Through all of classic and The Burning Crusade, Dalaran sat in northern Hillsbrad, but players couldn't see it. An opaque purple dome walled off the Kirin Tor from the world at large. At the time, the enormous structure was one of the most striking landmarks in Azeroth. Although a few quests hinted at what lay beneath it, players new to the WoW universe had no idea what was there.

And then it was gone.

All that remained was a city-sized crater. I remember making a pilgrimage to this site during the 3.0 prepatch just to see it for myself. We couldn't go to Northrend yet to see the city first-hand. We had to wait for the launch of Wrath to do that. But looking at that crater certainly fired the imagination. I couldn't wait to find out what had been lurking under that dome for the first four years of the game.

I have to say, the city lived up to my high expectations.

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Filed under: WoW Archivist

What is BlizzCon and how can I keep up with it?

If you're new to the game or play casually, you may be wondering just what all the fuss is about BlizzCon. So just what is BlizzCon and what does it mean to you?

We'll start at the beginning: BlizzCon is a convention held by Blizzard where they announce new games (and expansions), hold panels with developers, let the best players in the world show off their skills in tournaments, offer hands-on demos of just-announced games, host costume and talent contests, and other fun Blizzard-centric activities. The con is held in sunny Anaheim, California on a standard Blizzard "when it's ready" schedule -- typically every couple of years, though sometimes it's an annual event. This year's convention will be on the weekend of November 7 - 8th and if you want to attend... well, unfortunately tickets are sold out. However, you can still pick up a virtual ticket which will let you watch live streams from the convention floor, access the BlizzCon-exclusive store, and pick up some in-game goodies -- like this year's Grommloc murloc pet -- for $40.

But is it worth it -- and do you even care? Well, maybe. Here's a rundown of what you can expect to happen at BlizzCon this year -- and how to keep up with the news from afar.

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Filed under: WoW Rookie, BlizzCon

New Blackhand comic at the official site

So, have you ever wondered how he got the name Blackhand? Wonder no more. The latest Warlords of Draenor comic, Blackhand, gives you a glimpse into the history of the Blackrock orcs on Draenor, shows us a tantalizing glimpse of a character we haven't seen much of yet, and answers questions like What happened to Blackhand in this timeline with more questions, really. Still, if watching orcs battle ogres, negotiate with the spirits, and risk death for their people sounds good to you, this is the comic you want to read. Written by Robert Brooks and with art by Alex Horley, it's up now, so go get it.

Filed under: Warlords of Draenor

WoW Archivist: Class protests and the Million Gnome March

Naked gnomes everywhere
WoW Archivist explores the secrets of World of Warcraft's past. What did the game look like years ago? Who is etched into WoW's history? What secrets does the game still hold?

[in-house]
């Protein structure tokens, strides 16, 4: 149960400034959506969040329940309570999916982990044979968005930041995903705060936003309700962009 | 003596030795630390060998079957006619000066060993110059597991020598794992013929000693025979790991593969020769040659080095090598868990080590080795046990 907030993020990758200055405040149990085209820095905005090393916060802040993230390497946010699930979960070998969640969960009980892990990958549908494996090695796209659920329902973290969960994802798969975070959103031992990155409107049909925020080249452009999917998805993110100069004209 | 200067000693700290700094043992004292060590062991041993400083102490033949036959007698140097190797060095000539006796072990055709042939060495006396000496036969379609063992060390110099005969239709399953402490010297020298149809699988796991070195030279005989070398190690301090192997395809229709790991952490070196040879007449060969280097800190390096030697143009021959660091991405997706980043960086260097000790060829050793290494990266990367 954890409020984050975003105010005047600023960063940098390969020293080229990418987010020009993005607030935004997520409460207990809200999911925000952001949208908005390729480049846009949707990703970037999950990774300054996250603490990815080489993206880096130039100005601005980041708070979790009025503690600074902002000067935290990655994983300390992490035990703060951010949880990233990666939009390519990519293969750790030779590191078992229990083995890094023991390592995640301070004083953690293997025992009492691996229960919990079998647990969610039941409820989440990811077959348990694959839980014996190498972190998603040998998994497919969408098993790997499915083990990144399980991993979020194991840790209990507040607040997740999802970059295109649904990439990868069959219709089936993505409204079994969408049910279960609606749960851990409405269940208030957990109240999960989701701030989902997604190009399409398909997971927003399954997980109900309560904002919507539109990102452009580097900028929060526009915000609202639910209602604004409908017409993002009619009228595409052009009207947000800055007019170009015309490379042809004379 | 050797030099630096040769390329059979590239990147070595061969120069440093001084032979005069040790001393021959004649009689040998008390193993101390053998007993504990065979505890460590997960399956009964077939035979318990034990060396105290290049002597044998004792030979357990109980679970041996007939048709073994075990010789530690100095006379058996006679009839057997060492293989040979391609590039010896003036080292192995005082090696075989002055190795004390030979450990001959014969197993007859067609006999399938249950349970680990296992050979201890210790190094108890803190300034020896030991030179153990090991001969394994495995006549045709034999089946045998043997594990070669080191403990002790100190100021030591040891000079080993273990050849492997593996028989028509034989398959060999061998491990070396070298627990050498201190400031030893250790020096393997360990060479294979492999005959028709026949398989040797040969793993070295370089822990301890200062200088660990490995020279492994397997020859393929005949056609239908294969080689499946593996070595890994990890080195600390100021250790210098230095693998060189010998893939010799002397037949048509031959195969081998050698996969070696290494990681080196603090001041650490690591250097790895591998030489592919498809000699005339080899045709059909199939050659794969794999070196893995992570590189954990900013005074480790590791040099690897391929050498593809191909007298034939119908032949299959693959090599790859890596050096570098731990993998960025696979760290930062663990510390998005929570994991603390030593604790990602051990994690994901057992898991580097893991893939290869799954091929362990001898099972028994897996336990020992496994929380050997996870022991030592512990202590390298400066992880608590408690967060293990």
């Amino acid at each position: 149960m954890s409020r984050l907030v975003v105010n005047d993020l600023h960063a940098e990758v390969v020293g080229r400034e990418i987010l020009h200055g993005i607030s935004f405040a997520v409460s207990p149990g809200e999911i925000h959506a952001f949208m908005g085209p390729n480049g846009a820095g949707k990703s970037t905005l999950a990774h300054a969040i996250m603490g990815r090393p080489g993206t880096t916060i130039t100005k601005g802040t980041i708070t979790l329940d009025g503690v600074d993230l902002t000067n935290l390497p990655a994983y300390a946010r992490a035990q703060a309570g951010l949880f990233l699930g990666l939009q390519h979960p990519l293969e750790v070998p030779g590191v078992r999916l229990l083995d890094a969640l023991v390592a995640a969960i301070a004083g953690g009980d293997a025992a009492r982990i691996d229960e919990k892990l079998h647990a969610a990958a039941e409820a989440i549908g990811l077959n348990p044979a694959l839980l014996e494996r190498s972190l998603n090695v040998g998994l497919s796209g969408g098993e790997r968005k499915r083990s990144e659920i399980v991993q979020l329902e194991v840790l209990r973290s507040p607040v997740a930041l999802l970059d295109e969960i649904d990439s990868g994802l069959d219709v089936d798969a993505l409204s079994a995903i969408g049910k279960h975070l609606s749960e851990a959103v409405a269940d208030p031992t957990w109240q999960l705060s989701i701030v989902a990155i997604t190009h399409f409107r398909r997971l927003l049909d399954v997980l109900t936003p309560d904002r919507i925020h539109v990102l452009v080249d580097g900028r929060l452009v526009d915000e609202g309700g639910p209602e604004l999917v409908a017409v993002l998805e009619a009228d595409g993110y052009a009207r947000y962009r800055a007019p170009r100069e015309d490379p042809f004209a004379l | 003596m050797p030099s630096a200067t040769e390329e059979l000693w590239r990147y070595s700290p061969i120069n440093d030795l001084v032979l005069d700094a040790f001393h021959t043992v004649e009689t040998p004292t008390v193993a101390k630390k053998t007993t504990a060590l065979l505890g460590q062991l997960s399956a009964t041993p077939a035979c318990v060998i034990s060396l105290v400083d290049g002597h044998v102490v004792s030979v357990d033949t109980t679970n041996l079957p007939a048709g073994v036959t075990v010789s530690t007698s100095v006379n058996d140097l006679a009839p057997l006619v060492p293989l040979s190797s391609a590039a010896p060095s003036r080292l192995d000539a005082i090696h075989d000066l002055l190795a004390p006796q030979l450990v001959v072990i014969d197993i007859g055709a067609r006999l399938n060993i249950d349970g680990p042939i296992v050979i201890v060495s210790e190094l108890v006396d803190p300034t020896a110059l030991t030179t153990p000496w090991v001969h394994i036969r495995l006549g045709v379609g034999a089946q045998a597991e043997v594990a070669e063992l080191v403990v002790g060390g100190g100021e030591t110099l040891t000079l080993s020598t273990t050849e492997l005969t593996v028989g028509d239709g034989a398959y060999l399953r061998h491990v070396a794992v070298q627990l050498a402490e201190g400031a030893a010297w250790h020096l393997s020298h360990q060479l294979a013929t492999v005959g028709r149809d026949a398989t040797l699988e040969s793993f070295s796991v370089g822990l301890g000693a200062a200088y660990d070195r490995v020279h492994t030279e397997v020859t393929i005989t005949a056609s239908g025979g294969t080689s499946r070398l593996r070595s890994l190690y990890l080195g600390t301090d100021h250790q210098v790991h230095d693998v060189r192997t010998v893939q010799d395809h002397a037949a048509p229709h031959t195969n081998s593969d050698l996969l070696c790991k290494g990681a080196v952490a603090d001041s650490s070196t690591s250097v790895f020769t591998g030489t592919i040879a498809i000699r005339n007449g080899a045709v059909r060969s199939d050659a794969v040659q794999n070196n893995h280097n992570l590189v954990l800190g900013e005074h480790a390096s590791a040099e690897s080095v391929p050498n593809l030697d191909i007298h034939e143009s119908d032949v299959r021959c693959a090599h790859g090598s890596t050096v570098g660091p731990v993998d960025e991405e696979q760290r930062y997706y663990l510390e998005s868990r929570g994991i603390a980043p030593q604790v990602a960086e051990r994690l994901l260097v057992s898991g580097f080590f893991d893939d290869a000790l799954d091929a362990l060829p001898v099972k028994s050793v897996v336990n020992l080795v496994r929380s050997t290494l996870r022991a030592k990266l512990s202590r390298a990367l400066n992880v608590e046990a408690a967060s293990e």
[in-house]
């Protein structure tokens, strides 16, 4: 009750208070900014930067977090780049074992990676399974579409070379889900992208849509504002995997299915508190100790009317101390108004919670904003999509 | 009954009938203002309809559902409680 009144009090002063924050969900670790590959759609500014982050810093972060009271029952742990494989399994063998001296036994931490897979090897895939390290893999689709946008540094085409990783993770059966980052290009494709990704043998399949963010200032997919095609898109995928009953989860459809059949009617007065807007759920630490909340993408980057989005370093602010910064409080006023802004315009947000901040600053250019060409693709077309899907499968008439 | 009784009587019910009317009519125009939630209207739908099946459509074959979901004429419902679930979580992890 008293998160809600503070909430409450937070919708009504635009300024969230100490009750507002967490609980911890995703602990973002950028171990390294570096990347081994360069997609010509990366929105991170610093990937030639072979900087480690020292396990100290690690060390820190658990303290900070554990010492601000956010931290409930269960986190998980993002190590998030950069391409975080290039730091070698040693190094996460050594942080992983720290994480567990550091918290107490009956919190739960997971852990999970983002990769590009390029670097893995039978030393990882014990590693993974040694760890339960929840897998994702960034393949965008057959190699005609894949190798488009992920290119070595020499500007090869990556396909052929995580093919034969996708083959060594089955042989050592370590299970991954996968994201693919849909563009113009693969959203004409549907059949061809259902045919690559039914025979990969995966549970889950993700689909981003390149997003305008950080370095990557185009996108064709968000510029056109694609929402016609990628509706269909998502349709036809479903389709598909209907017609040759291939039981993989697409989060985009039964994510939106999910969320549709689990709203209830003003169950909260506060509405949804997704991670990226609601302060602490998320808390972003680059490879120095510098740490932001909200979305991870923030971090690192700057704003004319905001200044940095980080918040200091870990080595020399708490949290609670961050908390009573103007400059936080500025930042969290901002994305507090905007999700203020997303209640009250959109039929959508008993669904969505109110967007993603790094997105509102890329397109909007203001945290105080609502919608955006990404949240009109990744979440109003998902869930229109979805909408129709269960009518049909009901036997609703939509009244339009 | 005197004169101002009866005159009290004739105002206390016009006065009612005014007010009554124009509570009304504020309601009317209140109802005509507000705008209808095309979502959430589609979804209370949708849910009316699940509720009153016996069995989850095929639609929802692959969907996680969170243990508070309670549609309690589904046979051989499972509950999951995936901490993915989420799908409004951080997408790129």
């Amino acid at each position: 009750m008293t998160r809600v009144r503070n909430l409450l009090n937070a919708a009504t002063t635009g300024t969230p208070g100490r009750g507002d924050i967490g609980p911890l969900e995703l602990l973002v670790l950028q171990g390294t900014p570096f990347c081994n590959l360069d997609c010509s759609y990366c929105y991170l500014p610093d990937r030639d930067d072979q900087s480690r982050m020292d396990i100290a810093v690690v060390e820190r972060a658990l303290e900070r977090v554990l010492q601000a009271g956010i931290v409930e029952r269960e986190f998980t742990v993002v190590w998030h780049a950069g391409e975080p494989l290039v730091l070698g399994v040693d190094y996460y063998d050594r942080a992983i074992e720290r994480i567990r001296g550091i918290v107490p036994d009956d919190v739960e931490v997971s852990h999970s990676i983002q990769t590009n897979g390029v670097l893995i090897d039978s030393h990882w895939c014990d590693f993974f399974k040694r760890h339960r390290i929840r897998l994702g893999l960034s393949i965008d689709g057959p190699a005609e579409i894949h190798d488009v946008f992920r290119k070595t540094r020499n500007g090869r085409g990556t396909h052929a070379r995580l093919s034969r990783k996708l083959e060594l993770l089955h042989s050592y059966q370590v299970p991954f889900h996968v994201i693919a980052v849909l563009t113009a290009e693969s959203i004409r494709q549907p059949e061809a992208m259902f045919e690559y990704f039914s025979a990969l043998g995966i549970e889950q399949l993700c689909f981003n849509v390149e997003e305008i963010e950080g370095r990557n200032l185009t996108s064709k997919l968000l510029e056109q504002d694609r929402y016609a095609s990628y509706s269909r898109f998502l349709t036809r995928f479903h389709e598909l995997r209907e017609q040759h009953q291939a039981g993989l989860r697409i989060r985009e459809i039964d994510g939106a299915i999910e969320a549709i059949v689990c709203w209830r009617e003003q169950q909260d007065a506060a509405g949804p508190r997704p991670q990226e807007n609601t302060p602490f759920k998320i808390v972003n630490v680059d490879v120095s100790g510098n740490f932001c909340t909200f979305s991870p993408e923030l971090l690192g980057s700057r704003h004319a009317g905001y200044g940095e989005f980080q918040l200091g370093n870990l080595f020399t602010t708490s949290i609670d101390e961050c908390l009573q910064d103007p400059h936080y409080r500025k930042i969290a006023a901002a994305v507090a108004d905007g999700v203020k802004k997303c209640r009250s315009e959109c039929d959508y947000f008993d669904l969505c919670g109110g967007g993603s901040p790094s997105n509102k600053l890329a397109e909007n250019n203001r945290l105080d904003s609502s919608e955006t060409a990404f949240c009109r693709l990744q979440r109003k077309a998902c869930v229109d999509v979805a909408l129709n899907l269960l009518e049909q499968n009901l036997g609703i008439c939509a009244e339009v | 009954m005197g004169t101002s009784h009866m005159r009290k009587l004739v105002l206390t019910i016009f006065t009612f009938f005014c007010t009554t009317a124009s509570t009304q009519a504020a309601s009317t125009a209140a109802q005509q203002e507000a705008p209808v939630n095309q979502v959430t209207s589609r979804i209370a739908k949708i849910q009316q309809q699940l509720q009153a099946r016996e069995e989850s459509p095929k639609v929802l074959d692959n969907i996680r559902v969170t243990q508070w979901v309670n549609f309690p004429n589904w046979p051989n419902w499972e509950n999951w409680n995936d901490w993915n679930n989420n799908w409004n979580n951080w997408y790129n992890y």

Betas make players nervous about their class. It happens every time. Blizzard makes changes, often drastically, and for better or worse some people hate the changes. I've been keeping my eye on the beta class forums since the Warlords beta began, and I've seen a lot of unhappiness this time around. The ability pruning that was one of Blizzard's major design goals for classes this year has removed depth from rotations, taken away both utility and cosmetic options, and in some cases radically altered or deleted abilities that players enjoyed. Beta testers have voiced strong opposition to many of the changes.

In ten years, I haven't seen players this up in arms about class issues since classic WoW -- an era when many specs and mechanics were simply broken in PvE, PvP, or both.

This past Friday, something happened that I believed would never again happen in WoW: an in-game class protest. With much more open lines of communication from developers to players in recent years, I thought the game had matured beyond the point where such things would ever be necessary. But here we are, almost ten years after the most famous class protest in WoW's history, and players once again felt the need to gather in Azeroth to voice their complaints.

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Filed under: WoW Archivist

New Undelete Character feature for World of Warcraft

I have to admit, I didn't see it coming, and I probably should with the push to get players to return for Warlords of Draenor. A new automated service, useable once every 30 days, will allow you to restore a deleted character. What are the restrictions on this service? Well, for starters, level 10 and below characters are just plain gone. Same with level 55 DK's. If you barely even played it, don't try to undelete it, it's gone.
New Feature Incoming: Undelete Character
In the upcoming pre-Warlords of Draenor content patch, we're adding a new feature that allows players to undelete characters. But before you delete that character, there are a few limitations we want you to let you to know about first.
  • Characters under level 10 and Death Knights at level 55 are not eligible to be undeleted.
  • Characters between level 10 and level 29 will no longer recoverable after 90 days.
  • Characters between level 30 and 49 will no longer recoverable after 120 days.